We’re very excited about the opportunities at [cross rakers]position in the Overthrust and with the 3D seismic program. We remain confidentabout our drilling program within the Piñon field area.

Our Piñon fields step-out wells continue to deliver goodresults and we are comfortable with the production forecast that we have givenas we continue to drill and search for the limits of the Piñon field.

I’ll now turn over the call to Dirk to go through thefinancial presentation.

Dirk M. Van Doren

Thanks, Tom. I’d like to highlight a few financial items forthe quarter and then start the Q&A portion of the conference call. We filedour 10-Q last night and in combination with the press release, saw theimportant numbers for the quarter are covered in these two documents so I won’tgo through them.

Our main focus is adjusted EBITDA, a non-GAAP measurement,which was $102.6 million for the quarter and ahead of our internal model. Forthe nine months of 2007, the result was $259.7 million.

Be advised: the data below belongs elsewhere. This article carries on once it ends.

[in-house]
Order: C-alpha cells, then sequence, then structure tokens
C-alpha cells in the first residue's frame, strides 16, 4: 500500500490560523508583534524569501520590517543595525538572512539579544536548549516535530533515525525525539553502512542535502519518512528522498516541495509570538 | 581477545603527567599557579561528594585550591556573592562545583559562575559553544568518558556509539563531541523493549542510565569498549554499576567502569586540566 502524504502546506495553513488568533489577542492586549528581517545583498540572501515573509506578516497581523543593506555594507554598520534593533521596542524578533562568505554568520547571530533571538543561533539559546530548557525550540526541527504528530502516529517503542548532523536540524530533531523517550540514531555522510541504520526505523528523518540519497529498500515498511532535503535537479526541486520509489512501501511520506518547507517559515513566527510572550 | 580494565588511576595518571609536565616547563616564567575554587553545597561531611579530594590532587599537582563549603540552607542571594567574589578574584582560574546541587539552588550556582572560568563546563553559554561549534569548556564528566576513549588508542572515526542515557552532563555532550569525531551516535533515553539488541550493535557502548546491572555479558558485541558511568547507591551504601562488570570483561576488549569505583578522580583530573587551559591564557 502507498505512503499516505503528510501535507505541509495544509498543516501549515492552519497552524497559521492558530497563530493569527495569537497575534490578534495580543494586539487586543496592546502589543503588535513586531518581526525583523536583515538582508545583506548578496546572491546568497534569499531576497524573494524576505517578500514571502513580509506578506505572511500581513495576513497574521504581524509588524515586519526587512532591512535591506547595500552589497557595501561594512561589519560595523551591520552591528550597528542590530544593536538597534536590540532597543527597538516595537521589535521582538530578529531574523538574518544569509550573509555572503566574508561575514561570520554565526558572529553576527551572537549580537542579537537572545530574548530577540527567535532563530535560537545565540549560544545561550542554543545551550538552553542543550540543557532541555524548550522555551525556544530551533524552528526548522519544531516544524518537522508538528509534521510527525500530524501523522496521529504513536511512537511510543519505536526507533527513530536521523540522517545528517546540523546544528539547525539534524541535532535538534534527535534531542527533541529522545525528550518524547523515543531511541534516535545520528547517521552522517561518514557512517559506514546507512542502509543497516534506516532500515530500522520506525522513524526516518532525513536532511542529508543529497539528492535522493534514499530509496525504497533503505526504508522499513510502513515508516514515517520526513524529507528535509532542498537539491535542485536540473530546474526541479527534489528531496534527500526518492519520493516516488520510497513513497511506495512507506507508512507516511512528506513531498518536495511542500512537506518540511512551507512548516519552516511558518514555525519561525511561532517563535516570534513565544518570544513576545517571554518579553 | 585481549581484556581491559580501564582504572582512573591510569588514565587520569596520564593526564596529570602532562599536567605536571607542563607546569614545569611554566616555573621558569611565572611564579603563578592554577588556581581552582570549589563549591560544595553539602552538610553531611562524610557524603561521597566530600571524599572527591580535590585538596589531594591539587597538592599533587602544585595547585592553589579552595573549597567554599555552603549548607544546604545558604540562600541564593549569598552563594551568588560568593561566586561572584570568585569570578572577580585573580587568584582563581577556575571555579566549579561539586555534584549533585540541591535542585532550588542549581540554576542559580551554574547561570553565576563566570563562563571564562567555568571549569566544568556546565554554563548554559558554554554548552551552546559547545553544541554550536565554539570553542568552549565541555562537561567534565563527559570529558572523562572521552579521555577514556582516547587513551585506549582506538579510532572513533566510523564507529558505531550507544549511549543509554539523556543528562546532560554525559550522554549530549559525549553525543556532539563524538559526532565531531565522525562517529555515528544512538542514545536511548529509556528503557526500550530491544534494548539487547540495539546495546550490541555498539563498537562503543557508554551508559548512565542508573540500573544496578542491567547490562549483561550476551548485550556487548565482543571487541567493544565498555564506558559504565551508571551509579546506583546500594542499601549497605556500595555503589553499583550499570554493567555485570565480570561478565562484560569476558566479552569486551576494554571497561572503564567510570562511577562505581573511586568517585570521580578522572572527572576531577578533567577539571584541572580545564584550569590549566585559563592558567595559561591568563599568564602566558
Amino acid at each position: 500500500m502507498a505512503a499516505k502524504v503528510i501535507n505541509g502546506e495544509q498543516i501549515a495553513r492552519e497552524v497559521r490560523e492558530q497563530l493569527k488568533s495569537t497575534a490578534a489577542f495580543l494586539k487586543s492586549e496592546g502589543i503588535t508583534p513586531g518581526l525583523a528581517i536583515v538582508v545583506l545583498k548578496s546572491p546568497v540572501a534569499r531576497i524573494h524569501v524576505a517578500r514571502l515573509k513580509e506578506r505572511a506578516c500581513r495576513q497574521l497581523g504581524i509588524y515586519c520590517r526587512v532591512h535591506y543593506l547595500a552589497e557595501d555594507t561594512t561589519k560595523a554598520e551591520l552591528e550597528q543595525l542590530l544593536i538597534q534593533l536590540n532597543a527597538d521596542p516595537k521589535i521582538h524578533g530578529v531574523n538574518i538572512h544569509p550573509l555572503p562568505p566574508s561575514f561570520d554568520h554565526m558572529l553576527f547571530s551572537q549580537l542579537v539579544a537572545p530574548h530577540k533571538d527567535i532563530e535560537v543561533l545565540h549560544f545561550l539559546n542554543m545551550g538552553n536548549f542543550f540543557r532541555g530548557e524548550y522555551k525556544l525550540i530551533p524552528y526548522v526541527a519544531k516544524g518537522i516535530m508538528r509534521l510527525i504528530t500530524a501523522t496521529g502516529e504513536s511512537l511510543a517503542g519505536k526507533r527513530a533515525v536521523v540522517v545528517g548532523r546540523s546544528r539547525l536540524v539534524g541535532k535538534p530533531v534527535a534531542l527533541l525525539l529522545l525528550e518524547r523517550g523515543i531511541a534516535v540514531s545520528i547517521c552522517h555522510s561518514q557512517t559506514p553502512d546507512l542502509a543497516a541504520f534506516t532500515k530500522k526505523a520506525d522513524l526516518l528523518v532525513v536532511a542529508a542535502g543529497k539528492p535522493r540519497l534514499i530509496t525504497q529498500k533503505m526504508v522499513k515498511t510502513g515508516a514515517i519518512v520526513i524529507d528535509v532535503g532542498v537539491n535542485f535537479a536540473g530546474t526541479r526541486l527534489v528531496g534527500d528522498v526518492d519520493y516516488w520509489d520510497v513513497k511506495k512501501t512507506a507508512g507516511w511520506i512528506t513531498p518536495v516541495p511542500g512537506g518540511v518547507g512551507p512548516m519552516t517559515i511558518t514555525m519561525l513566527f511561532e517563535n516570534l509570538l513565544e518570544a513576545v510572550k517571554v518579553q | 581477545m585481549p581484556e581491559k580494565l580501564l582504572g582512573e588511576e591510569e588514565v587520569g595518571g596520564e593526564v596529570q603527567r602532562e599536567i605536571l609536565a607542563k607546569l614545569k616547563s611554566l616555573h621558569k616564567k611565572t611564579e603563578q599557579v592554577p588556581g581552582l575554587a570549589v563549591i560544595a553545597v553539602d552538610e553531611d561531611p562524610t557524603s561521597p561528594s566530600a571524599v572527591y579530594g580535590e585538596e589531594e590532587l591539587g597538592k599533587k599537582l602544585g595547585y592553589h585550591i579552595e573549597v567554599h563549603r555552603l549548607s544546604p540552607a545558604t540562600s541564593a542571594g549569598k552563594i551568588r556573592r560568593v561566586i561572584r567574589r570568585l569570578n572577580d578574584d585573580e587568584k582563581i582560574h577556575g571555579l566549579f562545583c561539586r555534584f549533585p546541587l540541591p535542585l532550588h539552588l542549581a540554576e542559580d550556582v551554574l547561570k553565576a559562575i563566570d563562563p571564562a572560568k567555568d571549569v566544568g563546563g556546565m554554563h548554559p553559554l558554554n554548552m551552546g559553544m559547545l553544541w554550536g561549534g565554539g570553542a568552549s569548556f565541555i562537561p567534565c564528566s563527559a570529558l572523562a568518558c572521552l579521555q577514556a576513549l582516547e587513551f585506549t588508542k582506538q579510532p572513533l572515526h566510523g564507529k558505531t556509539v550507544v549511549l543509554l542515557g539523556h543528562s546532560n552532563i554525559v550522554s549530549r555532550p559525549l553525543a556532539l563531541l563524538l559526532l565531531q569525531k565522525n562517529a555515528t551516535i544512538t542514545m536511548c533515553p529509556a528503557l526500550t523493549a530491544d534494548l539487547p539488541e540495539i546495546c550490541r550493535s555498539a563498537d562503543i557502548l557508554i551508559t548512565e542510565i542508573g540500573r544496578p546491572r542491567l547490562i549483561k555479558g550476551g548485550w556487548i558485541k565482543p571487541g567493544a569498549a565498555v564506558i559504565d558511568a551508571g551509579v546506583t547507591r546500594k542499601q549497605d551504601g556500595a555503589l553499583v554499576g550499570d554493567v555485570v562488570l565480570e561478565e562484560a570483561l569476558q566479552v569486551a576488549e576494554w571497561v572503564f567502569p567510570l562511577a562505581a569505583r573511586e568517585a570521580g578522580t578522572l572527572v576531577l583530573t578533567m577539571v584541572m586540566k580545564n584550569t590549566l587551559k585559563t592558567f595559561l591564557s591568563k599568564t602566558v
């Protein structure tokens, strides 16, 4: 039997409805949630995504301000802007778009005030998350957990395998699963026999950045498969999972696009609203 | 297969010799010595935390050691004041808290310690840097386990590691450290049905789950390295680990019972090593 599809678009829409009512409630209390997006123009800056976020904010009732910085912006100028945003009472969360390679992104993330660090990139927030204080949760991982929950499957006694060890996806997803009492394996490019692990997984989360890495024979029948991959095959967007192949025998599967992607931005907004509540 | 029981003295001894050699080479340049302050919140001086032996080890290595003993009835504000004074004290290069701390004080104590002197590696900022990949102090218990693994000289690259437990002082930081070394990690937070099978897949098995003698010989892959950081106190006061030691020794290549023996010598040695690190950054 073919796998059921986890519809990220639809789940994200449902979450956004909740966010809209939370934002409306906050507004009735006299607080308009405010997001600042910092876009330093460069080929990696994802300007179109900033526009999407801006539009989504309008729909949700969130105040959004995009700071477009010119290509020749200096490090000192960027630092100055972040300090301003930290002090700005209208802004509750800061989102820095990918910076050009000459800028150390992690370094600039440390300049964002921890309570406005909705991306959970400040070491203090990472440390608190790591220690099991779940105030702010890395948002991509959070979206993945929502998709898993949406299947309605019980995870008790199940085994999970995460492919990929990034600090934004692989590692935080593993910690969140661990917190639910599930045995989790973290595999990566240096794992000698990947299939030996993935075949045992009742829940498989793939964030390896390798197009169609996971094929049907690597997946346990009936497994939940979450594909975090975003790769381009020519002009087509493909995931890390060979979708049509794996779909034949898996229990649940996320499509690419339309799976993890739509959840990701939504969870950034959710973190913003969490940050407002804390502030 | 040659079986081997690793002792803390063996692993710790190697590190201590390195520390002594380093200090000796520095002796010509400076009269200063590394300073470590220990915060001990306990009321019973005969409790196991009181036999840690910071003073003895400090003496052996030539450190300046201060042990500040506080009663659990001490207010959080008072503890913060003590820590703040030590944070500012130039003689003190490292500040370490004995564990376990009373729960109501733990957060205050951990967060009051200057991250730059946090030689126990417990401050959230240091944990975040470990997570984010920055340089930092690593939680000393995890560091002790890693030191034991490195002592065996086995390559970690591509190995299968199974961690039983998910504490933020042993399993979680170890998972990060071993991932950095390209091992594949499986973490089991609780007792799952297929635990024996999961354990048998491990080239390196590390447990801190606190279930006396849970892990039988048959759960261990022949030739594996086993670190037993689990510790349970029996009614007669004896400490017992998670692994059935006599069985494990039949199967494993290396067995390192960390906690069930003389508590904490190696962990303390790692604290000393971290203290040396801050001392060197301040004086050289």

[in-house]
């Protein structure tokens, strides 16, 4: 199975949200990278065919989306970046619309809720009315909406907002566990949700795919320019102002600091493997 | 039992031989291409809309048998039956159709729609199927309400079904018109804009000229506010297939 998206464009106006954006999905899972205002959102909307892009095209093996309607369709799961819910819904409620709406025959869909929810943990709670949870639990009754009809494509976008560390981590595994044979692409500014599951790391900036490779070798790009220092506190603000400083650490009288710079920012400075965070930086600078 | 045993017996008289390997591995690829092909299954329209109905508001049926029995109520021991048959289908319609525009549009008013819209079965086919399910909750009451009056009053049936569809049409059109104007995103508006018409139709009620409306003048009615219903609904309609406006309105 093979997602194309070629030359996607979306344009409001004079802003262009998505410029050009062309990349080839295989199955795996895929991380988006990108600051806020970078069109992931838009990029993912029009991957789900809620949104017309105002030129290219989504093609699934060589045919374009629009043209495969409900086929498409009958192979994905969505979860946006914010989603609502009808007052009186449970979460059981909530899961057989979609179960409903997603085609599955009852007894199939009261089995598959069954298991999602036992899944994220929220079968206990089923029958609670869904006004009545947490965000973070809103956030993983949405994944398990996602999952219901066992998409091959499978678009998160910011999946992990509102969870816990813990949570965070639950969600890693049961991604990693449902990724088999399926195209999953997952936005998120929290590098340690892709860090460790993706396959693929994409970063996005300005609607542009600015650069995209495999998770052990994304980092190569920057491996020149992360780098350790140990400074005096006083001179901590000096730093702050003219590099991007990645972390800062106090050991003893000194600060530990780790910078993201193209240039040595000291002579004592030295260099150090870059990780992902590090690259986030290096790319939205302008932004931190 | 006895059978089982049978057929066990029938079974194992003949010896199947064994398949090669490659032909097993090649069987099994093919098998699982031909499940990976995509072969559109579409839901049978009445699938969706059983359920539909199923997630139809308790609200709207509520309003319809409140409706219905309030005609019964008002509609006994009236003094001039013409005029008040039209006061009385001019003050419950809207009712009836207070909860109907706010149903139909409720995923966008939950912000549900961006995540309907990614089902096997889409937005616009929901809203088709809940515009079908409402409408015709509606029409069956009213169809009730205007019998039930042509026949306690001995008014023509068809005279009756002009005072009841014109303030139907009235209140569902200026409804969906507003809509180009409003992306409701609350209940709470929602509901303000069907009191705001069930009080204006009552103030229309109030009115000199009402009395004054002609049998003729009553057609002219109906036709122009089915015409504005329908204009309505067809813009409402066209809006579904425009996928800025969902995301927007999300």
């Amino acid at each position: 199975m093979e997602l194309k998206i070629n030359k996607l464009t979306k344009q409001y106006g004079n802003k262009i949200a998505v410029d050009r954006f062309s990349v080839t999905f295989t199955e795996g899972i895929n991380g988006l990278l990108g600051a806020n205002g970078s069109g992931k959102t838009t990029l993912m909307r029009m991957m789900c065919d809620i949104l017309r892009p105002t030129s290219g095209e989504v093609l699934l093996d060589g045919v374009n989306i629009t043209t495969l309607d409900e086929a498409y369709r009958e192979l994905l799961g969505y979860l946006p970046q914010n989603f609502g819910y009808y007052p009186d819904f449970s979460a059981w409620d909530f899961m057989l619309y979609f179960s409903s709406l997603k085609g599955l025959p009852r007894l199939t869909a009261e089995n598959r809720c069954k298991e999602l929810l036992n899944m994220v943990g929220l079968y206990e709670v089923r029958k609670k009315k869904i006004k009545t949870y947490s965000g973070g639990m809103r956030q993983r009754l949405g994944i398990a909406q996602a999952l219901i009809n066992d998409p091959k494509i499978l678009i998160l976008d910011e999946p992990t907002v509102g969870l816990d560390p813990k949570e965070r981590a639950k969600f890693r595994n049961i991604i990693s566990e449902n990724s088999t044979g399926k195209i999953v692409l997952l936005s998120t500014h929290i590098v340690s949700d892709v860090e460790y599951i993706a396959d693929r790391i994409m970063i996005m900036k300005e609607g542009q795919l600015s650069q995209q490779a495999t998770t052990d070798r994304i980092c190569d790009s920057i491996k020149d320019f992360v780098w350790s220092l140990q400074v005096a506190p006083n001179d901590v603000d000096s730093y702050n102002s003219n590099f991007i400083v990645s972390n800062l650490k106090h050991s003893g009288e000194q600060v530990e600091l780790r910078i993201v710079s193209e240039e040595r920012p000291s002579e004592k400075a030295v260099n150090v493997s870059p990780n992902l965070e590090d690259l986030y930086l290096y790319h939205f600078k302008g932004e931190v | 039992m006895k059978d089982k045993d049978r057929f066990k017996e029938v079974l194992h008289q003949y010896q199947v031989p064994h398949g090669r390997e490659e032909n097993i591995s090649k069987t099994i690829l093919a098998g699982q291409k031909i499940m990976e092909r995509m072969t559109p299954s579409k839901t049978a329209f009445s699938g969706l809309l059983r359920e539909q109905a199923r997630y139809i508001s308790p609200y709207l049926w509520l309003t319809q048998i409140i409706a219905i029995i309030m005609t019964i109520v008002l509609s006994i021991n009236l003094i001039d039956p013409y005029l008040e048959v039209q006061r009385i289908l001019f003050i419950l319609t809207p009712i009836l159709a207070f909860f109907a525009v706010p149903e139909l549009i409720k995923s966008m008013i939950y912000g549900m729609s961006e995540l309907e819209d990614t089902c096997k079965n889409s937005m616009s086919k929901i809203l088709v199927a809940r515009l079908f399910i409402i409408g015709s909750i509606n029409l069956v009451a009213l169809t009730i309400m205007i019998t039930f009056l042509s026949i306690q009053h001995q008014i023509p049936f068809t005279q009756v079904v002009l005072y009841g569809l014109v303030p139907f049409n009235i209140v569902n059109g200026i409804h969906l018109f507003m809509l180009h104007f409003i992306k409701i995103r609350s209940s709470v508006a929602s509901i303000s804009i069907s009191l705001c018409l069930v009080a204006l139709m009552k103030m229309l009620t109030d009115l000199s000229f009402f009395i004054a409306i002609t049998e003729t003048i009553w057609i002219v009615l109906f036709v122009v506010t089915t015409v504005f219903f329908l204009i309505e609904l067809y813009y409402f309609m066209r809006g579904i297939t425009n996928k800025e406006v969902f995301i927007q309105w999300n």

Another result that might be of interest is our net incomeper share excluding unrealized hedging. For the third quarter of ’07, thenumber was negative $0.01 per share compared to $0.15 per share for the thirdquarter of ’06.

The number I’d like to discuss is our shares outstandingafter the IPO. Before the IPO, we had 109.3 million shares outstanding. We sold32.4 million shares in November, so the total is 141.9. To calculate fullydiluted, you must add 22.3 million of the preferred stock conversion, thus thetotal fully diluted shares outstanding pro forma for the IPO is 164.1 millionshares.

Today we plan on filing the registration statement forcommon stock issued in December 2005, November 2006, and March 2007, as well asthe common stock issuable upon the conversion of the preferred stock issued inNovember 2006.

We will also file an 8-K tomorrow that has all of our secondquarter financials broken out since that was not available in our prospectus.This should help anyone building a model.